More than 20 weather stations around Norway are reporting record low air pressure systems following weekend storms. The situation has affected some aircraft including domestic carrier Widerøe’s, which had to cancel several flights in Northern Norway on Monday.
The low pressure affects the aircraft’s instruments, opening the potential for errors that could make flying unsafe. Widerøe thus grounded most of its propeller aircraft designed to land on the short runways of Northern Norway’s small airports.
“The biggest problem is of course that our planes are grounded,” Bjørn Sve, a captain at widerøe since 1997, told state broadcaster NRK. “We of course want to fly our passengers to where they’re going, but we’re not able to do our jobs.”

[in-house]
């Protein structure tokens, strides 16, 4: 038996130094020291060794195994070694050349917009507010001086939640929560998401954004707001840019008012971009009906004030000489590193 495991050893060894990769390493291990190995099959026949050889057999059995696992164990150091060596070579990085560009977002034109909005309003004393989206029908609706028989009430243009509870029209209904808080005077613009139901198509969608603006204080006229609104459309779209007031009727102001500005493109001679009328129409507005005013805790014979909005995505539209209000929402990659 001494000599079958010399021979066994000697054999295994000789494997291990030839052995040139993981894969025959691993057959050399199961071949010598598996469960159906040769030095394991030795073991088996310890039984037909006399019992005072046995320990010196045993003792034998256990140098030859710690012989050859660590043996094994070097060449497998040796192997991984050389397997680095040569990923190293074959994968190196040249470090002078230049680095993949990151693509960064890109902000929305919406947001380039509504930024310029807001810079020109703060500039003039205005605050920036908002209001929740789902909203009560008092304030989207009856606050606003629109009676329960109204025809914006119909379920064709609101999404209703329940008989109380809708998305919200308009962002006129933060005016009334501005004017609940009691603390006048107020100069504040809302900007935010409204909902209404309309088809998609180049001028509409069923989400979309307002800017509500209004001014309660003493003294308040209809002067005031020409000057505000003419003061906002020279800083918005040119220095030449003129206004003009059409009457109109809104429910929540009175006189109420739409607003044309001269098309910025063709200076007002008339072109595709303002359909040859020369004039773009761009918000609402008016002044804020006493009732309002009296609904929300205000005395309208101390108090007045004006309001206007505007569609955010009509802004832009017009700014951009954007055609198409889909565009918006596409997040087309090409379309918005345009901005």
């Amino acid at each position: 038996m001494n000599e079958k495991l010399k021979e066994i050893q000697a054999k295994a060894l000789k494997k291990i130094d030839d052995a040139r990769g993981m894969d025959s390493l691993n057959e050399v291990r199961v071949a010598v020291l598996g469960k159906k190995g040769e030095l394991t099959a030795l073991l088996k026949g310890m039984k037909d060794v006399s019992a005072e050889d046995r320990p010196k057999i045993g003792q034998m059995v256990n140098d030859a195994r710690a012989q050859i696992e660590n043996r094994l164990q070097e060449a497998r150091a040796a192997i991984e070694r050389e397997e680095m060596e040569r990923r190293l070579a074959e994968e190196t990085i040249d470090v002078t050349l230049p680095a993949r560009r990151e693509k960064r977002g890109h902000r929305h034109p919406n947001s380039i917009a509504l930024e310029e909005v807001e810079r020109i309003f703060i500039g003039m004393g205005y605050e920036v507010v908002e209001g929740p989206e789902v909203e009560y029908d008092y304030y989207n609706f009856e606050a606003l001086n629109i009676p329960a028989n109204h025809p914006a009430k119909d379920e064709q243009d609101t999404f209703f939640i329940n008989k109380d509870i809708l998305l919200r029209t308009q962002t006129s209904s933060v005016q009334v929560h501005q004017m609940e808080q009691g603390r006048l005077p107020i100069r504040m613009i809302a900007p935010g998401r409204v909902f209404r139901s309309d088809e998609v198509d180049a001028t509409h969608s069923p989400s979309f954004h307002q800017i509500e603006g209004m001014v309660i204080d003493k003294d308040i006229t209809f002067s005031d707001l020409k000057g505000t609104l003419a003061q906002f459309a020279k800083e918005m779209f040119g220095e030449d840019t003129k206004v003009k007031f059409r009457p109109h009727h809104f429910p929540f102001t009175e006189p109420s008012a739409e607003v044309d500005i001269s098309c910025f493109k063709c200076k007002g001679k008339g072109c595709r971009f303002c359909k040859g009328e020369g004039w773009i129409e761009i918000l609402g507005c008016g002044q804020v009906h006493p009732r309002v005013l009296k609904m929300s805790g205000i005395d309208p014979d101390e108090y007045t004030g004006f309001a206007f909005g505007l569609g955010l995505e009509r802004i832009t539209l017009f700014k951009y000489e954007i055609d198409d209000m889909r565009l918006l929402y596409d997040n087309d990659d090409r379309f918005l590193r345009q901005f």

Larger jets such as those run by SAS were unaffected but Tromsø’s airport had more than 50 flight cancellations on Monday. The head of Norway’s pilots’ association, Petter Førde said he’d never experienced such a phenomenon in his 38 years as a pilot for Braathens, SAS and Widerøe. “But for every airline, safety is priority-number-one,” he said.
The low-pressure system over the western portions of Northern Norway were moving east and expected to lie over Finnmark Monday night.